Primates Gut Microbiome is Also Subject To Lifestyle Changes
Primates are an order of mammals belonging to tropical regions, generally as forest dwellers, surviving in a natural habitat with a different diet and lifestyle. …Read more
On 23 July 2020, BaseClear organised a webinar to exchange thoughts on animal microbiome solutions, analysis and standardisation, which was attended by 70 participants from across the world, noticeably with 80% commercial partners. The online event was open for public after registrations and was chaired by Dr. Radhika Bongoni and Dr. Derek Butler.
Registrations were open at https://www.baseclear.com/webinars/webinar-solutions-analysis-standardization-in-animal-microbiome
The speakers included industry thought leaders and key players:
The presentations were followed by 30 minutes panel discussions with the speakers, including questions phrased directly by the participants. All the presentations were technical including unpublished data and future research. This document is the At the end of the day, all speakers were involved in concluding remarks with broad questions which will be stated under the ‘way forward’ section of this report. There was a surprise online pub quiz with 3 winners, closing the event with raising a virtual toast.
Dr. Tadele Kiros kicked off the meeting by presenting on “The effect of a yeast probiotic (Actisaf Sc 47) supplementation on the performance and hindgut microbiota composition of piglets”. The presentation was based on a study that examined effect of live probiotic yeast supplement on the microbiota of suckling and weanling piglets. The development of the microbiome begins in early life. Originally, the “sterile womb” hypothesis posed that the infant microbiome is sterile until birth, when the infant inherits the mother’s microbiota. However, new findings suggest that colonization starts in the uterus and fluctuations in microbial composition are seen until after weaning. The period before weaning is seen as a window of opportunity for microbial manipulation. Dr. Kiros works to understand this window of opportunity in piglets. He discussed two studies that explored the effects of a yeast supplement in suckling and weanling piglets. In both studies, supplementation with yeast showed a different microbial composition when compared to the control group. In the weanling study, the cecum microbiome of the yeast supplemented piglets had more positively interacting bacteria than piglets who were given sterile water. Lastly, yeast supplementation was correlated with an increased performance in both suckling and weanling piglets. These studies show that yeast supplementation has an effect on the microbiome of piglets.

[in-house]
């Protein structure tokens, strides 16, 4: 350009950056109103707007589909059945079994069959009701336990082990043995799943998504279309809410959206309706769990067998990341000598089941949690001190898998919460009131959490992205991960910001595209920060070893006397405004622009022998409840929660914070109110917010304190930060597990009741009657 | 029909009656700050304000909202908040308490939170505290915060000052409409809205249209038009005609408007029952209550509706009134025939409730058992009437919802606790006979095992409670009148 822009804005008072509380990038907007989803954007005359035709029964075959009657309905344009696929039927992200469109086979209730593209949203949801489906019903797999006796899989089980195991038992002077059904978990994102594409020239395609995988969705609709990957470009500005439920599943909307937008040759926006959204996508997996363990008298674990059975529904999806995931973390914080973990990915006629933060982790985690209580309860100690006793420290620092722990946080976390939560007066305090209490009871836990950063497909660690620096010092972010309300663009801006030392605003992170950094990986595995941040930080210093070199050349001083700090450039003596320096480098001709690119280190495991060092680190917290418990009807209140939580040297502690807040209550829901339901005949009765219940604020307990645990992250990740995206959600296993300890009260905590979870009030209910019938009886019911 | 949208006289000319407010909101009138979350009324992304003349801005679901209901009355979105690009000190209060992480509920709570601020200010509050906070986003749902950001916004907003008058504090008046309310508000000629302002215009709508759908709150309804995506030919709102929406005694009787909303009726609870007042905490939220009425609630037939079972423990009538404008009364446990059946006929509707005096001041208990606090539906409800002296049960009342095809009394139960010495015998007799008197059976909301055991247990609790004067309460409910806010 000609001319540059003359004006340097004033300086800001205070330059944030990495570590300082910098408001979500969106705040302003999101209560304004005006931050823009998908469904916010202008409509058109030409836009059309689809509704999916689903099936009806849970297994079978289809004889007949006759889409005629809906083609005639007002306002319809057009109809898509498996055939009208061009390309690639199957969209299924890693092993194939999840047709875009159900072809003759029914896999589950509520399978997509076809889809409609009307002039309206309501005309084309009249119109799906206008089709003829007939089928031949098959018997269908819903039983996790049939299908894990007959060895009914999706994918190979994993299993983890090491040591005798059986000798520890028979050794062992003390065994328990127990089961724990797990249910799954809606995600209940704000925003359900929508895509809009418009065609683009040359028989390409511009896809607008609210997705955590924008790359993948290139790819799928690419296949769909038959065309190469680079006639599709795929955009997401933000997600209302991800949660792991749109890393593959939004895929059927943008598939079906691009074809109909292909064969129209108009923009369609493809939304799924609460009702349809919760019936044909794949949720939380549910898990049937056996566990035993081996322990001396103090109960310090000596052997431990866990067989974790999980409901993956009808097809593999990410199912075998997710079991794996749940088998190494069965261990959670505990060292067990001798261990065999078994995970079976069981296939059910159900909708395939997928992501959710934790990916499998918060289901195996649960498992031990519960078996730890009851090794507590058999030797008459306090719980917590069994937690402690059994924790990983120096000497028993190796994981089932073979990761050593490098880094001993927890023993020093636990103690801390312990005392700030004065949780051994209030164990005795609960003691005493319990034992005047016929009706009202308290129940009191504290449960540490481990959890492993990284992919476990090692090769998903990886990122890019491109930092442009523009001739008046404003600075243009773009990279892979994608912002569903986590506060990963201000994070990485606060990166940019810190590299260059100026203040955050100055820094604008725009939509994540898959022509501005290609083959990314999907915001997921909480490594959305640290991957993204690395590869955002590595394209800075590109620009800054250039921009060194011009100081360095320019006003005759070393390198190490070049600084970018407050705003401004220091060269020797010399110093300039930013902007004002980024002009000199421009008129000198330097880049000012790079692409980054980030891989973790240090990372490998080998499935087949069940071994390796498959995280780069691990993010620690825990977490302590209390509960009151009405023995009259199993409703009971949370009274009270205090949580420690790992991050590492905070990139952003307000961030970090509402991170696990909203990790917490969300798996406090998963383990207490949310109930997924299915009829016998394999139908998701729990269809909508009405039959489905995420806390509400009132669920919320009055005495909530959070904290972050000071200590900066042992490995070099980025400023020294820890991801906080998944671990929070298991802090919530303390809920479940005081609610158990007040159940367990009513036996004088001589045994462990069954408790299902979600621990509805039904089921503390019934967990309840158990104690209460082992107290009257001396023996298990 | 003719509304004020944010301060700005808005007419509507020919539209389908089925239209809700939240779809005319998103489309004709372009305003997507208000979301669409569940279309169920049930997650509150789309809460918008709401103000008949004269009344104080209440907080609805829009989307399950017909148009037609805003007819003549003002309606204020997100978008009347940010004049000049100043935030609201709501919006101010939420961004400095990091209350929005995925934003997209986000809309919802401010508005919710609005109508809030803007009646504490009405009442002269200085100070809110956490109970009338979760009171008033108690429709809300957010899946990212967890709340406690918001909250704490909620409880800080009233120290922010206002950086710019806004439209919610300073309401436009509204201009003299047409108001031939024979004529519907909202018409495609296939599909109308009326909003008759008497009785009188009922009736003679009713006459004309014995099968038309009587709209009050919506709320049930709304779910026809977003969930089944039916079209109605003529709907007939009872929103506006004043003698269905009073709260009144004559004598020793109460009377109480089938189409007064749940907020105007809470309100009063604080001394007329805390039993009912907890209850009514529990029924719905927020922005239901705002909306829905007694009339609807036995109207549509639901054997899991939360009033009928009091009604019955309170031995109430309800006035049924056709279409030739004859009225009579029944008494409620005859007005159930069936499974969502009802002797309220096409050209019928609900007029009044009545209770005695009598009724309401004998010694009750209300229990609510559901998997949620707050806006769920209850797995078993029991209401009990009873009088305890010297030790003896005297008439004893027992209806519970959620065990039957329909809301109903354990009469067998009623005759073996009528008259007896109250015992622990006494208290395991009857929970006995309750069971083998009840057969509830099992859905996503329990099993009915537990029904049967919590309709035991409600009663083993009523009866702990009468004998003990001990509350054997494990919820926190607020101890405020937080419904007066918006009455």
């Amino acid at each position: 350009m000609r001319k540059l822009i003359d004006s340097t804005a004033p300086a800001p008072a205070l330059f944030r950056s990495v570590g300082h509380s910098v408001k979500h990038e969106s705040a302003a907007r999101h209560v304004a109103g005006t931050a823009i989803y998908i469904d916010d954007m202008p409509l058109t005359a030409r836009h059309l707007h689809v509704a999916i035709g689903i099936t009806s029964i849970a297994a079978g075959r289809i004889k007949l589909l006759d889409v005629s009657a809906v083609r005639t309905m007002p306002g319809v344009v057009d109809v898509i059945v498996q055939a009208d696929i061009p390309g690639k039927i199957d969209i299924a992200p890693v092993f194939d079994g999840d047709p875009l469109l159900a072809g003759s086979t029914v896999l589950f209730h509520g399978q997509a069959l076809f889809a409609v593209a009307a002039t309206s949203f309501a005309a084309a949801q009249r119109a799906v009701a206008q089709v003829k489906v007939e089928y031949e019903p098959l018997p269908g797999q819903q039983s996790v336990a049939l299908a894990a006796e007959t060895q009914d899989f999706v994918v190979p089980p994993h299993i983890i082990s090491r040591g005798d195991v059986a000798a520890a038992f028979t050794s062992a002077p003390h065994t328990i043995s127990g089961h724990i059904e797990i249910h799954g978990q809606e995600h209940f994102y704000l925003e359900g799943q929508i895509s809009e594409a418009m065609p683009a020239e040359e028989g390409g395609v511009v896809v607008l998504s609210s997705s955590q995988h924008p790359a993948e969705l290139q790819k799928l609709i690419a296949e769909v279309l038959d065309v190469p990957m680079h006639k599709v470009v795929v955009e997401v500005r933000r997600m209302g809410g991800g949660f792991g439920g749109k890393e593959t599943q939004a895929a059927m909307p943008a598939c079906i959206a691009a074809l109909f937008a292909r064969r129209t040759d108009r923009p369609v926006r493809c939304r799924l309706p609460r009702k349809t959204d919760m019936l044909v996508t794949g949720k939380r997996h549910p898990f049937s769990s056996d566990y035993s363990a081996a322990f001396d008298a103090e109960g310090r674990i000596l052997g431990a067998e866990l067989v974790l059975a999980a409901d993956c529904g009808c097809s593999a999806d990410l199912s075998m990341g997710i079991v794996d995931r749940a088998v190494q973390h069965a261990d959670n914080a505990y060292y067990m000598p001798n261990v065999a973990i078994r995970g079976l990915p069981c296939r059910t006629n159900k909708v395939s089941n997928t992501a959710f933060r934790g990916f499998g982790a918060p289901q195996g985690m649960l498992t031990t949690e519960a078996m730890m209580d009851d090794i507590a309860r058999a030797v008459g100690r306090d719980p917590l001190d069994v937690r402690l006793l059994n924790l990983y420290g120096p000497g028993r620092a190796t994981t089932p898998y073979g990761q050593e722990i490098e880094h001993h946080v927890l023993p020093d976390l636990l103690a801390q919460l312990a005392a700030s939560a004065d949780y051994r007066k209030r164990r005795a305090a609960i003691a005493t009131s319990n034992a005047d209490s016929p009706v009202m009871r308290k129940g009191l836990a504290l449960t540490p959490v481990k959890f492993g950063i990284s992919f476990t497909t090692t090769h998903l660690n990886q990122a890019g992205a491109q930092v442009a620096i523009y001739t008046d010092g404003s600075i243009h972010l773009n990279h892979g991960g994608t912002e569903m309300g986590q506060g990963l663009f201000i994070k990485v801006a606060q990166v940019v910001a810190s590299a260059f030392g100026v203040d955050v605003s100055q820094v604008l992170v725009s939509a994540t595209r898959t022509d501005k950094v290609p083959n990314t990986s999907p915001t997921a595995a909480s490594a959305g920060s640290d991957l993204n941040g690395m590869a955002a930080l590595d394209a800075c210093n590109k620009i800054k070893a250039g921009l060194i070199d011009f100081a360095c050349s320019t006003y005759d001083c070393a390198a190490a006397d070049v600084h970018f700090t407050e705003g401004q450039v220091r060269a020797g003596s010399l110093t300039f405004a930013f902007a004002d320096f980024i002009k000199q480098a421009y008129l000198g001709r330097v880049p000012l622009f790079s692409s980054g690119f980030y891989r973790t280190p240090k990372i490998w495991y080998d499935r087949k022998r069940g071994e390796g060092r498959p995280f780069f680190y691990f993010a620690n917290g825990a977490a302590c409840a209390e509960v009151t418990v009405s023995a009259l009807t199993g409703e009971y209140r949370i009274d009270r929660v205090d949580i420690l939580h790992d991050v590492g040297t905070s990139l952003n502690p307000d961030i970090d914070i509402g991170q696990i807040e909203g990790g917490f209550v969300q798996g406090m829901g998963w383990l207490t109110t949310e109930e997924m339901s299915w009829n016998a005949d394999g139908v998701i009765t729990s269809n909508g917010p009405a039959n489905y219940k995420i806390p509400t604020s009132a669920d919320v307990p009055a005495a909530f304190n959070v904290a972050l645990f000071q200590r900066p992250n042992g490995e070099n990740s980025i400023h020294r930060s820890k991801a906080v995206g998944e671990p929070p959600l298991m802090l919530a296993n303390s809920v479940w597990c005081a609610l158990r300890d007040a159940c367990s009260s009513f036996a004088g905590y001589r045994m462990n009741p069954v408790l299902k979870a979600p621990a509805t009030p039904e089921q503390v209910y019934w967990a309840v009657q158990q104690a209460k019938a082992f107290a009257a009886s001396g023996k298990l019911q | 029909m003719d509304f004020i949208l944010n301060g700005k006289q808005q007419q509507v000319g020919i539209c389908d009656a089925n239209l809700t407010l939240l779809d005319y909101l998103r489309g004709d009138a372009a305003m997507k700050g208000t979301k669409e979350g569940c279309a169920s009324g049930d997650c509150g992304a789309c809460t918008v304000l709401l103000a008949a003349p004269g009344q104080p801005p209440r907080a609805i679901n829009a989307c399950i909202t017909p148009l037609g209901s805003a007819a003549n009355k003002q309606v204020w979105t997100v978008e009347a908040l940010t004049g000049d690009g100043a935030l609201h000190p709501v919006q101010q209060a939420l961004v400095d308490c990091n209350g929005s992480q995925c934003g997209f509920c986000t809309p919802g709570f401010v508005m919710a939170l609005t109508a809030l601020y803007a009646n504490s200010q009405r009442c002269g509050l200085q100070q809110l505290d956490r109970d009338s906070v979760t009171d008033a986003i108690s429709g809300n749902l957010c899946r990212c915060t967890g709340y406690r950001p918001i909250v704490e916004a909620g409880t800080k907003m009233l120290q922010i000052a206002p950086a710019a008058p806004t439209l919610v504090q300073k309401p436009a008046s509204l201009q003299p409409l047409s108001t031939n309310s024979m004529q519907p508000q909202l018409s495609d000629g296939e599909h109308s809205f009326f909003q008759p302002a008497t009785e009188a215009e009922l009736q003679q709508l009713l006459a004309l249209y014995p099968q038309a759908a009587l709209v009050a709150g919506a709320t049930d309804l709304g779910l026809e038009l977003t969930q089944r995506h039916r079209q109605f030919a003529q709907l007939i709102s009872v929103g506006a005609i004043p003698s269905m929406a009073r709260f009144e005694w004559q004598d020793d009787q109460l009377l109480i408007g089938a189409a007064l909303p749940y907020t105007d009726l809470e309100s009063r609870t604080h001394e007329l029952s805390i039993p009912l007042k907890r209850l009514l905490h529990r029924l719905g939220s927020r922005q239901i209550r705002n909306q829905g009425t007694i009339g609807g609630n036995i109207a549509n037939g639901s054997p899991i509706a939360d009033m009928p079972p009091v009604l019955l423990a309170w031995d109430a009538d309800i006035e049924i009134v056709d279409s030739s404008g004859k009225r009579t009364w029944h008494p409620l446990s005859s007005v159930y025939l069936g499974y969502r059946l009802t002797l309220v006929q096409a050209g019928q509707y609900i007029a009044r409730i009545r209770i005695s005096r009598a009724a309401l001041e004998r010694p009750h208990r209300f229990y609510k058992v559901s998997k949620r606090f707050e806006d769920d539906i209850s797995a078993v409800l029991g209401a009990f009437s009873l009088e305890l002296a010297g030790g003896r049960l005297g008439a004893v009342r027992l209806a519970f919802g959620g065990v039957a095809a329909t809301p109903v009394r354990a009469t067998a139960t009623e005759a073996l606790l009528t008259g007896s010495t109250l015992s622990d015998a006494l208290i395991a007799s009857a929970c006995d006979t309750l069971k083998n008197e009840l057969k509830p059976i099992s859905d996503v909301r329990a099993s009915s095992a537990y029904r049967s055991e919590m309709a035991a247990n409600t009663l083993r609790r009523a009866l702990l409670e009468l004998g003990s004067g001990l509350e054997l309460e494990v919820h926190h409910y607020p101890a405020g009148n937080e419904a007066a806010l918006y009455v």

The next presentation by Dr. Ali May was titled, “Illuminating the dark dung: why we should all use animal-specific microbiome databases”. Dr. May is a Product Manager Bioinformatics at Baseclear and during his talk, he discussed integration of taxonomic databases. First, he promoted the use of shallow shotgun sequencing in animal microbiome studies. Compared to amplicon sequencing, shotgun sequencing gives multi-domain coverage, species-level information, and can be used to conduct functional analyses. Shallow shotgun sequencing involves sequencing samples at a lower depth of reads than shotgun sequencing, but was shown to provide the same information content in adult samples from the Human Microbiome Project. To find whether this is also true in the animal microbiome, Dr. May sequenced samples from a chicken, pig, and cow. He found that shallow sequencing generally gives the same information as deep sequencing, but ran into a problem in the analysis. The public taxonomic databases that were used to map sequencing reads were incomplete. This led to a majority of reads in pig and cow to remain unclassified; Dr. May calls these reads the “dark dung”. Integrating the public databases with published databases for specific animals showed an increase in classified reads for both pig and cow. Due to the incompleteness of current databases, Dr. May suggests to integrate databases and to use existing animal-specific microbiome databases if they are available.
Dr. Joshua Claypool presented on “Get your tickets to the FAIR”, an online data management platform that aims to make all animal microbiome data Findable, Accessible, Interoperable, and Reusable. Unlike the human microbiome data world, the data published from animal microbiome studies is not regulated. Not only does this make data difficult to reuse, it also hinders the core and ideal scientific process of reproducibility. Dr. Claypool is leading FAIR in building domain specific standards, including a metadata vocabulary to condense terms that describe the same processes. Already existing and also new ontologies will be used in this process. The overall goal of the FAIR data project is for companies and academic researchers to communicate effectively.
Many challenges remain in the animal microbiome research world. Some of the problems and questions discussed in the meeting were:
BaseClear routinely organises experts meeting and this meeting will have a follow edition. We look forward to see what progress will have been made. For the complete overview of BaseClear’s Experts Meetings, visit https://www.baseclear.com/experts-meetings/ and follow us on LinkedIn (https://www.linkedin.com/company/baseclear) to keep up to date.
Ms. Jolanta Szkodon, University of Amsterdam and Vrije University for contribution via notes.